Sunday, May 25, 2014
Endangered Species Day
May 16, 2014, was Endangered Species Day. The predecessor of the Endangered Species Act was the Endangered Species Preservation Act of 1966, which permitted the listing of native U.S animal species as endangered and authorized the Secretary of the Interior to list endangered domestic fish and wildlife and allowed the United States Fish and Wildlife Service to spend up to $15 million per year to buy habitats for listed species. It also directed federal land agencies to preserve habitat on their lands. The Act also consolidated and even expanded authority for the Secretary of the Interior to manage and administer the National Wildlife Refuge System. Other public agencies were encouraged, but not required, to protect species. The act did not address the commerce in endangered species and parts.
In March, 1967 the first list of endangered species was issued under the act. It included 14 mammals, 36 birds, 6 reptiles and amphibians and 22 fish. It included only vertebrates because the Department of Interior's definition of "fish and wildlife" was limited to vertebrates. However, with time, researchers noticed that the animals on the endangered species list still were not getting enough protection, thus further threatening their extinction.
The Endangered Species Act of 1969 expanded protections, but when he was running for president, Richard Nixon said these conservation efforts were inadequate. When elected, he called on Congress to pass comprehensive endangered species legislation. That was back when presidents of both parties tended to assign people who actually understood the roots of problems rather than political hacks to write legislation. And that is how the Endangered Species Act of 1973, signed by Nixon on December 28, 1973, came to be. It was passed by a voice vote in the Senate and by the House of Representatives by a vote of 355–4. Dr. Russell Train led a team of eminently qualified lawyers and scientists in crafting a document that completely changed the direction of environmental conservation in the United States, focusing on ecosystem protection as the fundamental underpinnings of the decline of endangered species. In 1978 in the case of the Tennessee Valley Authority v. Hill, the U.S. Supreme Court found that "the plain intent of Congress in enacting" the ESA "was to halt and reverse the trend toward species extinction, whatever the cost."
Most people seem to believe that now that the Endangered Species Act has been in existence for over 40 years, wildlife is well protected, but even before the Act was passed in 1973, commercial interests were trying to gut it. They quickly politicized protections of species many people were unfamiliar with, from the tiny snail darter fish to the Spotted Owl, and a huge concerted effort by powerful interest groups managed to get large sectors of the public questioning the value of the law, making it much easier by 1982 to pass an amendment allowing developers to damage habitat of even critically endangered species with few repercussions. Meanwhile, it became harder and harder to get species listed that hadn’t already been listed back in the 60s before legal protections were strengthened by the Endangered Species Act. Indeed, a few species that have declined by over 90 percent since the 60s, including both species of sage grouse and both species of prairie chickens, are still not listed as endangered. This week, Bob Dole of Kansas derided the US Fish and Wildlife decision to list the Lesser Prairie-Chicken as threatened under the act. It’s been clear and obvious to birders, ornithologists, and game managers that the species is on a clear path toward extinction right now, and except for the political pressure by the energy industry and developers in Kansas, Oklahoma, Colorado, New Mexico, and Texas, the species would be getting the legal protections it deserves. Tragically, Americans are less aware of the plight of disappearing species in our own country than they are of the plight of polar bears and pandas, so there no longer is the political will to protect our wildlife that there was in the 1970s, and opponents of species protection are both richer and more politically powerful. The way things are going, it’ll be a miracle if the act survives the next 40 years. And the future is even more in doubt for the Lesser Prairie-Chicken.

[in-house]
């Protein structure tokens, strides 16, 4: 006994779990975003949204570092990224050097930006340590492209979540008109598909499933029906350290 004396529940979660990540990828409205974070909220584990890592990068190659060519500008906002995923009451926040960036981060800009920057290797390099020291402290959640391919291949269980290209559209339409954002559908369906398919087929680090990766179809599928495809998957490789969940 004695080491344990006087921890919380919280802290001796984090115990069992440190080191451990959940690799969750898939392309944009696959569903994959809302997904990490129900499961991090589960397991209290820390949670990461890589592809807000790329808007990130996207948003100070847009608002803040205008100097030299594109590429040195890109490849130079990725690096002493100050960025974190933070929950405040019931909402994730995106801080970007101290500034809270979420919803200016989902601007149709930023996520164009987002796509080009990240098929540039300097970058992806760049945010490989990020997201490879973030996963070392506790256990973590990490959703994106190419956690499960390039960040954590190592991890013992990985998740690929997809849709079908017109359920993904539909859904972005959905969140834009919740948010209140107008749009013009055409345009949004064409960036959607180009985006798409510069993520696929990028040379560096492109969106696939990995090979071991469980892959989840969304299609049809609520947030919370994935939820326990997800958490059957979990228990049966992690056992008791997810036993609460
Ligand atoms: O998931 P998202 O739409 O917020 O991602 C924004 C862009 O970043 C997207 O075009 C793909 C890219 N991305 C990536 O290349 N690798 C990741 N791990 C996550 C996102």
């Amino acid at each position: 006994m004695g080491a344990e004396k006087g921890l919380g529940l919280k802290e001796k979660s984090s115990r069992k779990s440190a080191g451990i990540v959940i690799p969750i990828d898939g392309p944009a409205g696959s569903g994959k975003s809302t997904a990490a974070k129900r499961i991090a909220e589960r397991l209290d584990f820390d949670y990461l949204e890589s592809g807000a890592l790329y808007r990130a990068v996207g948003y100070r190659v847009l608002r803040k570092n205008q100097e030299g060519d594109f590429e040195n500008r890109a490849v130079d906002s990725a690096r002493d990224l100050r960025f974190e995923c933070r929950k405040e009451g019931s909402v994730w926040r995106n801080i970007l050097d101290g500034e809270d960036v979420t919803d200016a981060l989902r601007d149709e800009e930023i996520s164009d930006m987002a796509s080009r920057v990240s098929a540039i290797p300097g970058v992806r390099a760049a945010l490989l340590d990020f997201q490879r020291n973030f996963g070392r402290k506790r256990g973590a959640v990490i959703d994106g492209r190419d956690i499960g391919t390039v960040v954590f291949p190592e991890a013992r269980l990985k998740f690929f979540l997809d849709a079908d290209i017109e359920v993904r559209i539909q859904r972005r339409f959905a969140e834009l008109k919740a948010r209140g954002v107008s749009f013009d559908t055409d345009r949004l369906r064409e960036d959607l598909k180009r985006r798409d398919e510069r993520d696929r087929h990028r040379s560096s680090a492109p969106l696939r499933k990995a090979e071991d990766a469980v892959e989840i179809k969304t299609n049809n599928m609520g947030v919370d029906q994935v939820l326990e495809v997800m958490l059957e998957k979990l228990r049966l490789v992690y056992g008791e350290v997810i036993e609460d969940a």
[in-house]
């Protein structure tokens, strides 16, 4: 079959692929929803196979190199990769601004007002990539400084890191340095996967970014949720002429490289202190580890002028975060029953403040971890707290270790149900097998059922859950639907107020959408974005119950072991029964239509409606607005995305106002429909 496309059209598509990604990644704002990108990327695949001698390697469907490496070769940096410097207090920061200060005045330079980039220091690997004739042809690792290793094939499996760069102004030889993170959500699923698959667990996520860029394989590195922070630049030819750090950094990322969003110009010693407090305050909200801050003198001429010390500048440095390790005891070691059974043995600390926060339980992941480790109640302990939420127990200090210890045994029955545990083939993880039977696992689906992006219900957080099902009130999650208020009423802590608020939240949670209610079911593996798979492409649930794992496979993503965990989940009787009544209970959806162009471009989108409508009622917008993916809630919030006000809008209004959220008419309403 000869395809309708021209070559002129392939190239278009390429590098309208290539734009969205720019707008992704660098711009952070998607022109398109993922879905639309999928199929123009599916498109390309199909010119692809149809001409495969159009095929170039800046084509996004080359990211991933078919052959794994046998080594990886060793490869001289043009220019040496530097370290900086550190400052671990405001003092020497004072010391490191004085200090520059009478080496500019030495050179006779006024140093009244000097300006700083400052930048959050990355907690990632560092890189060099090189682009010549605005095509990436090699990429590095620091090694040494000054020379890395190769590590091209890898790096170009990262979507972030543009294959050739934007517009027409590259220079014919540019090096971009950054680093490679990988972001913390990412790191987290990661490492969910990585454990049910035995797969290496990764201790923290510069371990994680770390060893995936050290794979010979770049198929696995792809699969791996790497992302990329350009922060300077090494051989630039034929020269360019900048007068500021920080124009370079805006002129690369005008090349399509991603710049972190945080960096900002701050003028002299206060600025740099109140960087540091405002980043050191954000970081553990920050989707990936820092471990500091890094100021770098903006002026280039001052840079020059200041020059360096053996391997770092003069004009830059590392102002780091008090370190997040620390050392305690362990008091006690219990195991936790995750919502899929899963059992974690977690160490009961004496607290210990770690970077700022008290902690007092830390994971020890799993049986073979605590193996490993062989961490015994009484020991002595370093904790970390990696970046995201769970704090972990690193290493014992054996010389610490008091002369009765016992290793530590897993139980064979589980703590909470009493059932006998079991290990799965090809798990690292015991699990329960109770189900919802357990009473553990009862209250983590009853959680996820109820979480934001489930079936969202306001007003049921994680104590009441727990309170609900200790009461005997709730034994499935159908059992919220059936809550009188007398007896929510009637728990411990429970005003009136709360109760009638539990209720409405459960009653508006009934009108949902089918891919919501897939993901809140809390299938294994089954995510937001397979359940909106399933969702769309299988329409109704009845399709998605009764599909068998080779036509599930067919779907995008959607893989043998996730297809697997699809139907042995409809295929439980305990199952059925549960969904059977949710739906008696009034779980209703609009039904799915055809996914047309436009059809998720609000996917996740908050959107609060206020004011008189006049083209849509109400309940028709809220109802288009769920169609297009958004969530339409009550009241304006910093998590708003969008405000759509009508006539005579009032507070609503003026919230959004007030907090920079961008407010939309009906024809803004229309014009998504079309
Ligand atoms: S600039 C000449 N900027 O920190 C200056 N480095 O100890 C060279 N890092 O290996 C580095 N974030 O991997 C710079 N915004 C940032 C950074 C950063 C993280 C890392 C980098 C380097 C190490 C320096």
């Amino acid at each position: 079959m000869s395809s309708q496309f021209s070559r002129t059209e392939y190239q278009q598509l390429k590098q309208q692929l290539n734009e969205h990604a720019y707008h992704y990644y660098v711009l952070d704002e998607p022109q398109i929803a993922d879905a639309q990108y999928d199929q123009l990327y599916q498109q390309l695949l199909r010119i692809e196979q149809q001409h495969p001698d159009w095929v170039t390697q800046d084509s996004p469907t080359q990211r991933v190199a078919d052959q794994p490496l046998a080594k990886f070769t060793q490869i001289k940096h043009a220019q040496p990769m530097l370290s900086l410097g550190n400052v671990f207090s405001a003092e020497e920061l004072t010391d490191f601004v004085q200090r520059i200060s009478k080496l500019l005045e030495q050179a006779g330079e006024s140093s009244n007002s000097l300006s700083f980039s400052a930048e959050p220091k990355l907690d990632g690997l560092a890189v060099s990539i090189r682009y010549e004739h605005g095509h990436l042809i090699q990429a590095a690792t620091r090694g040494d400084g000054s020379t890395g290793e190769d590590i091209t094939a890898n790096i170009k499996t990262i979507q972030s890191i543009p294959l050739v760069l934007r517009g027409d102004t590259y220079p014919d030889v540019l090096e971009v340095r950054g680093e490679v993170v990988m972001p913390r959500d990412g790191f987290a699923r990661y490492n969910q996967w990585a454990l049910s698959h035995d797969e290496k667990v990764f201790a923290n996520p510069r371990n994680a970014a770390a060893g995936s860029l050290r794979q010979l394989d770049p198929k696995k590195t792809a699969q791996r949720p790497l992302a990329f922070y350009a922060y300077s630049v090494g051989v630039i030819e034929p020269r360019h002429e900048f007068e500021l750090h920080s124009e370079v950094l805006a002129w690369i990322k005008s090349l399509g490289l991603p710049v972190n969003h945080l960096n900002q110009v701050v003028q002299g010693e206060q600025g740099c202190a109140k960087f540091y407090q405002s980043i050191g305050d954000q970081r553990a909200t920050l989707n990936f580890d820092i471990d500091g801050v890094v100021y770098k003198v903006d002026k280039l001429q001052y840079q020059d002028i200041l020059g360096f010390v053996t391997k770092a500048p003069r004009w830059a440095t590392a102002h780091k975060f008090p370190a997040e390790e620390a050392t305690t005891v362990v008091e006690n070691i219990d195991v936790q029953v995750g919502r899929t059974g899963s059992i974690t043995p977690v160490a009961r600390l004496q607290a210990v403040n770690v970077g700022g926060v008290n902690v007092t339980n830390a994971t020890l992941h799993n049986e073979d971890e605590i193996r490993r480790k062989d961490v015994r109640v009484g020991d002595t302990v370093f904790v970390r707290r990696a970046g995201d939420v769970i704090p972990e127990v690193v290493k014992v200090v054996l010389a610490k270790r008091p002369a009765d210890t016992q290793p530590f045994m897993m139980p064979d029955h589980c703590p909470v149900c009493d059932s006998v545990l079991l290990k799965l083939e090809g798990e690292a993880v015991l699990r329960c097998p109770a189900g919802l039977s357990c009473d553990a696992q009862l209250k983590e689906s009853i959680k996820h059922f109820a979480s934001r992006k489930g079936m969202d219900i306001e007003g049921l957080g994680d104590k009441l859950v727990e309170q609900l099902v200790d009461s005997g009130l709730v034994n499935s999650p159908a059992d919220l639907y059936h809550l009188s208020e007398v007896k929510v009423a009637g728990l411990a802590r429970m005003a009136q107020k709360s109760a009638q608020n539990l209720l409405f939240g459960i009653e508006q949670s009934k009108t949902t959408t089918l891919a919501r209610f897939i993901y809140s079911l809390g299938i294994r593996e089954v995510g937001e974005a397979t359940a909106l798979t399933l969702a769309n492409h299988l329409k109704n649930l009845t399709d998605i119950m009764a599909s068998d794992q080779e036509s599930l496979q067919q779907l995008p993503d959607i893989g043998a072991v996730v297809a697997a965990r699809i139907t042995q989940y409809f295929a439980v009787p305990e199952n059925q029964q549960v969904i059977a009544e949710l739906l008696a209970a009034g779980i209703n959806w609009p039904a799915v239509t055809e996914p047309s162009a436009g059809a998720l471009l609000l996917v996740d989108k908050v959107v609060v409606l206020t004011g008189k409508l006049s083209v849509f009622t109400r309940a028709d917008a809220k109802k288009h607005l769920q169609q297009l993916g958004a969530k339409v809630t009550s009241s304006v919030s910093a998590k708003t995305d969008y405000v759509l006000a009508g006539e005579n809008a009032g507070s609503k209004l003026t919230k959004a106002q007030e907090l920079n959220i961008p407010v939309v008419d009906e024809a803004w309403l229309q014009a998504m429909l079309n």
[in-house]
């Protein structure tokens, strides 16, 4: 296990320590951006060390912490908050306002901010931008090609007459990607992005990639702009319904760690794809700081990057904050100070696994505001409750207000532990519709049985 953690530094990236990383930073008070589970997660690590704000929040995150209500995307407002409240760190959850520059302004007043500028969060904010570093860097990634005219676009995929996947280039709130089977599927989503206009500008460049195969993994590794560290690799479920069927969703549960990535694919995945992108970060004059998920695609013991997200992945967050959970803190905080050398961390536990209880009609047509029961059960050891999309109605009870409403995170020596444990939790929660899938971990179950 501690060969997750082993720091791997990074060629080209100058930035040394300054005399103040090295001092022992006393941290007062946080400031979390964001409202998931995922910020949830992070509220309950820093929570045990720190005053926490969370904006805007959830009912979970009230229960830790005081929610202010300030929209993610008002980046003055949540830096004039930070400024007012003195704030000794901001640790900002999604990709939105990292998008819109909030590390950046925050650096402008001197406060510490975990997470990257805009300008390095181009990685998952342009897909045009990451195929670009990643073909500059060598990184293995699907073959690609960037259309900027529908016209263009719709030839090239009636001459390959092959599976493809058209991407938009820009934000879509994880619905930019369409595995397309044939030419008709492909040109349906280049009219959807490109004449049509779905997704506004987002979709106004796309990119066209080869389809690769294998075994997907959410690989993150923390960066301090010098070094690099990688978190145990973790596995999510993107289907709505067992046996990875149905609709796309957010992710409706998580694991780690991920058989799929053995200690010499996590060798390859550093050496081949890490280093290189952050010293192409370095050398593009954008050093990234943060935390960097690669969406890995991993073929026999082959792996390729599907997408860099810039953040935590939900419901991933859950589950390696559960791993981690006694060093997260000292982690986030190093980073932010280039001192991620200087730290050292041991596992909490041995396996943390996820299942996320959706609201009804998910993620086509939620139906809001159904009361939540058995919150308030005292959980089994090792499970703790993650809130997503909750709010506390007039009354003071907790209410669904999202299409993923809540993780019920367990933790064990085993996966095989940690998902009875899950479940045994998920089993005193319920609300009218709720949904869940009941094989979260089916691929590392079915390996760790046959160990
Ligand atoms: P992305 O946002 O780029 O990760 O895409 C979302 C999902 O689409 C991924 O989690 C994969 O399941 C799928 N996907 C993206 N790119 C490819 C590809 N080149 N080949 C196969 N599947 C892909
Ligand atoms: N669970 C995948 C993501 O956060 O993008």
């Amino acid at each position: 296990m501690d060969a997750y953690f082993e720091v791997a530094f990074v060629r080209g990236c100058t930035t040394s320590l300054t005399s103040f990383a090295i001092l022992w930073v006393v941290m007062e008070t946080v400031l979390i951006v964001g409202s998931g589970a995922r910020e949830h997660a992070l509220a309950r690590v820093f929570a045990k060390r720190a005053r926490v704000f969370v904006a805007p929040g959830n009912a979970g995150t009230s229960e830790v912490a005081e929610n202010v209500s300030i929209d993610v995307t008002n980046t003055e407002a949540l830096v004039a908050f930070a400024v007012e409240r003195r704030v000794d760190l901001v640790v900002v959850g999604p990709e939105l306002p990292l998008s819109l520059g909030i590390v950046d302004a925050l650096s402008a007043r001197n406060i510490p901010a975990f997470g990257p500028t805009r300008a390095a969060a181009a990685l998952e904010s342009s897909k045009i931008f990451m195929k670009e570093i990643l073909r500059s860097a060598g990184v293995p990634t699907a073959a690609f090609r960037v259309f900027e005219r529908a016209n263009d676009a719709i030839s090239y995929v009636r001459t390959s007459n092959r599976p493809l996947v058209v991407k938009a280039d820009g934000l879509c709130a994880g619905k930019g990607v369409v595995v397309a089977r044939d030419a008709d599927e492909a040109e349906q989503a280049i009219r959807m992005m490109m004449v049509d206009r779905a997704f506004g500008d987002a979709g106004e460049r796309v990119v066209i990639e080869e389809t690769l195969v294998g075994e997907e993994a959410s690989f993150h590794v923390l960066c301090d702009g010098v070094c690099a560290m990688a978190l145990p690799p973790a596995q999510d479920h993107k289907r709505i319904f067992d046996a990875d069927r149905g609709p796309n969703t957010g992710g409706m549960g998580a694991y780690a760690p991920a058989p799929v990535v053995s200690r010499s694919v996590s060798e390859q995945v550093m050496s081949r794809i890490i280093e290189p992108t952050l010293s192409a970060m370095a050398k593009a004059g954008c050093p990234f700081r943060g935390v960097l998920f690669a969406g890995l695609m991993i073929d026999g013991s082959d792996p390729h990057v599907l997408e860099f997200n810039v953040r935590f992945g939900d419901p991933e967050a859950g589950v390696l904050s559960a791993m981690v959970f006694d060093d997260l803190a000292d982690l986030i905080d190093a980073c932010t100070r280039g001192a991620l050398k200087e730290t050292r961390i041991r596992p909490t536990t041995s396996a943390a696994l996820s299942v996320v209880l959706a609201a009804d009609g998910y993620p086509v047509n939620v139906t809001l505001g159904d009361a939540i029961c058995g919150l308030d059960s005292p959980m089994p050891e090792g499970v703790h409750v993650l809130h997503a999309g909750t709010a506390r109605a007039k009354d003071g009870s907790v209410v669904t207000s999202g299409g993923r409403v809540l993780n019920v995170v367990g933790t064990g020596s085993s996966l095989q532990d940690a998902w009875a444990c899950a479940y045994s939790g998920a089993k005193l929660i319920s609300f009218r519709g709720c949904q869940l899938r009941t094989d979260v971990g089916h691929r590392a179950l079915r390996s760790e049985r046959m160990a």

Posted by Laura Erickson at 6:54 PM